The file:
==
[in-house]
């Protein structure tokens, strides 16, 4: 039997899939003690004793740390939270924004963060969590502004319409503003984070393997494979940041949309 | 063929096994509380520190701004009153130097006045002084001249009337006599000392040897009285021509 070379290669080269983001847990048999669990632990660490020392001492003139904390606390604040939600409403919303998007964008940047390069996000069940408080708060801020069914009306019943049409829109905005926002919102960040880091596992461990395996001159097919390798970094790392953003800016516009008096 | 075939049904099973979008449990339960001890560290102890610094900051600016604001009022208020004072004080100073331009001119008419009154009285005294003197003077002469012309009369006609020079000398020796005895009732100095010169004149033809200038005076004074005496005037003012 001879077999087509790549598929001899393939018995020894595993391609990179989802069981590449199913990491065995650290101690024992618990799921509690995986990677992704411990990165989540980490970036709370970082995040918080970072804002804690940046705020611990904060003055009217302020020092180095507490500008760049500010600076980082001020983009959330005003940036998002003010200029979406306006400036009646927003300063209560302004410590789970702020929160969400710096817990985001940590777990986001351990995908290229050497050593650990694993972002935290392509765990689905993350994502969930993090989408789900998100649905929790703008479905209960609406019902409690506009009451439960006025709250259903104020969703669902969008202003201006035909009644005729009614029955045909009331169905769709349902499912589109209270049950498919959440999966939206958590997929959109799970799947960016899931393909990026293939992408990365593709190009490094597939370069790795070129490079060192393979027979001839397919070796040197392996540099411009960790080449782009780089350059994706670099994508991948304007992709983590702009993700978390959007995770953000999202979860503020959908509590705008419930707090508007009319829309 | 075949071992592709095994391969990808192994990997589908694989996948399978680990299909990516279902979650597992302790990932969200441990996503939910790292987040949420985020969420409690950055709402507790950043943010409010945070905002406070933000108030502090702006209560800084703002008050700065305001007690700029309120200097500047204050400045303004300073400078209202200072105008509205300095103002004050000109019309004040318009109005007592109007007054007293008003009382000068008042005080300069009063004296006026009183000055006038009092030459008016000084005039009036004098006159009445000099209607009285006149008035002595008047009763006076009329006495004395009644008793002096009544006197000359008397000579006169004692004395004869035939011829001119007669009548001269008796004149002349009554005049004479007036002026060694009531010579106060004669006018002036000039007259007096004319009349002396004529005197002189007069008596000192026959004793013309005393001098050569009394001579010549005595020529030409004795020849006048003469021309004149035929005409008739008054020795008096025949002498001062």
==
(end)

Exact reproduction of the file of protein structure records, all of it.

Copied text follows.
[in-house]
């Protein structure tokens, strides 16, 4: 039997899939003690004793740390939270924004963060969590502004319409503003984070393997494979940041949309 | 063929096994509380520190701004009153130097006045002084001249009337006599000392040897009285021509 070379290669080269983001847990048999669990632990660490020392001492003139904390606390604040939600409403919303998007964008940047390069996000069940408080708060801020069914009306019943049409829109905005926002919102960040880091596992461990395996001159097919390798970094790392953003800016516009008096 | 075939049904099973979008449990339960001890560290102890610094900051600016604001009022208020004072004080100073331009001119008419009154009285005294003197003077002469012309009369006609020079000398020796005895009732100095010169004149033809200038005076004074005496005037003012 001879077999087509790549598929001899393939018995020894595993391609990179989802069981590449199913990491065995650290101690024992618990799921509690995986990677992704411990990165989540980490970036709370970082995040918080970072804002804690940046705020611990904060003055009217302020020092180095507490500008760049500010600076980082001020983009959330005003940036998002003010200029979406306006400036009646927003300063209560302004410590789970702020929160969400710096817990985001940590777990986001351990995908290229050497050593650990694993972002935290392509765990689905993350994502969930993090989408789900998100649905929790703008479905209960609406019902409690506009009451439960006025709250259903104020969703669902969008202003201006035909009644005729009614029955045909009331169905769709349902499912589109209270049950498919959440999966939206958590997929959109799970799947960016899931393909990026293939992408990365593709190009490094597939370069790795070129490079060192393979027979001839397919070796040197392996540099411009960790080449782009780089350059994706670099994508991948304007992709983590702009993700978390959007995770953000999202979860503020959908509590705008419930707090508007009319829309 | 075949071992592709095994391969990808192994990997589908694989996948399978680990299909990516279902979650597992302790990932969200441990996503939910790292987040949420985020969420409690950055709402507790950043943010409010945070905002406070933000108030502090702006209560800084703002008050700065305001007690700029309120200097500047204050400045303004300073400078209202200072105008509205300095103002004050000109019309004040318009109005007592109007007054007293008003009382000068008042005080300069009063004296006026009183000055006038009092030459008016000084005039009036004098006159009445000099209607009285006149008035002595008047009763006076009329006495004395009644008793002096009544006197000359008397000579006169004692004395004869035939011829001119007669009548001269008796004149002349009554005049004479007036002026060694009531010579106060004669006018002036000039007259007096004319009349002396004529005197002189007069008596000192026959004793013309005393001098050569009394001579010549005595020529030409004795020849006048003469021309004149035929005409008739008054020795008096025949002498001062």